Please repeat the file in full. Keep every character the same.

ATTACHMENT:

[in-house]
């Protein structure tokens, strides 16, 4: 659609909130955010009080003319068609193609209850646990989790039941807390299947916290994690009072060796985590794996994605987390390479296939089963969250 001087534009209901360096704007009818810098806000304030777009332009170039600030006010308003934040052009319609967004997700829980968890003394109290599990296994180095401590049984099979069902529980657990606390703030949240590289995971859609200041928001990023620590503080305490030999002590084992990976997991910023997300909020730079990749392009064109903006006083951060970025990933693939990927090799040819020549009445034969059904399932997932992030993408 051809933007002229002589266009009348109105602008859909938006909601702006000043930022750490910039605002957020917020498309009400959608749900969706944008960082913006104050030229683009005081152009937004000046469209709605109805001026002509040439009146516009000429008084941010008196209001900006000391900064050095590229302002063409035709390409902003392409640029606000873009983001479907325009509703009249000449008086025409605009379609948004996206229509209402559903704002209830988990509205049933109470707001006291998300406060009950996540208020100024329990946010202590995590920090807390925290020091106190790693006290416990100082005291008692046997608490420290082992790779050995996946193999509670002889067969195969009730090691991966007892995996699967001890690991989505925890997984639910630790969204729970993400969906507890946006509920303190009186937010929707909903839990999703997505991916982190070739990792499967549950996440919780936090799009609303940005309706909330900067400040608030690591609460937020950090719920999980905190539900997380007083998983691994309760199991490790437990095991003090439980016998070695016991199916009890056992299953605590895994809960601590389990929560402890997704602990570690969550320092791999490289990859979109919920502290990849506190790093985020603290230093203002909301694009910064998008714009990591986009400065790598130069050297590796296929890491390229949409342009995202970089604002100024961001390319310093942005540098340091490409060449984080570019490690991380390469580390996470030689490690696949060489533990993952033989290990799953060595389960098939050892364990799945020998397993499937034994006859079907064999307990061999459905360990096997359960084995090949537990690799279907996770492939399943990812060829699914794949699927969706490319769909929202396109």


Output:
[in-house]
């Protein structure tokens, strides 16, 4: 659609909130955010009080003319068609193609209850646990989790039941807390299947916290994690009072060796985590794996994605987390390479296939089963969250 001087534009209901360096704007009818810098806000304030777009332009170039600030006010308003934040052009319609967004997700829980968890003394109290599990296994180095401590049984099979069902529980657990606390703030949240590289995971859609200041928001990023620590503080305490030999002590084992990976997991910023997300909020730079990749392009064109903006006083951060970025990933693939990927090799040819020549009445034969059904399932997932992030993408 051809933007002229002589266009009348109105602008859909938006909601702006000043930022750490910039605002957020917020498309009400959608749900969706944008960082913006104050030229683009005081152009937004000046469209709605109805001026002509040439009146516009000429008084941010008196209001900006000391900064050095590229302002063409035709390409902003392409640029606000873009983001479907325009509703009249000449008086025409605009379609948004996206229509209402559903704002209830988990509205049933109470707001006291998300406060009950996540208020100024329990946010202590995590920090807390925290020091106190790693006290416990100082005291008692046997608490420290082992790779050995996946193999509670002889067969195969009730090691991966007892995996699967001890690991989505925890997984639910630790969204729970993400969906507890946006509920303190009186937010929707909903839990999703997505991916982190070739990792499967549950996440919780936090799009609303940005309706909330900067400040608030690591609460937020950090719920999980905190539900997380007083998983691994309760199991490790437990095991003090439980016998070695016991199916009890056992299953605590895994809960601590389990929560402890997704602990570690969550320092791999490289990859979109919920502290990849506190790093985020603290230093203002909301694009910064998008714009990591986009400065790598130069050297590796296929890491390229949409342009995202970089604002100024961001390319310093942005540098340091490409060449984080570019490690991380390469580390996470030689490690696949060489533990993952033989290990799953060595389960098939050892364990799945020998397993499937034994006859079907064999307990061999459905360990096997359960084995090949537990690799279907996770492939399943990812060829699914794949699927969706490319769909929202396109």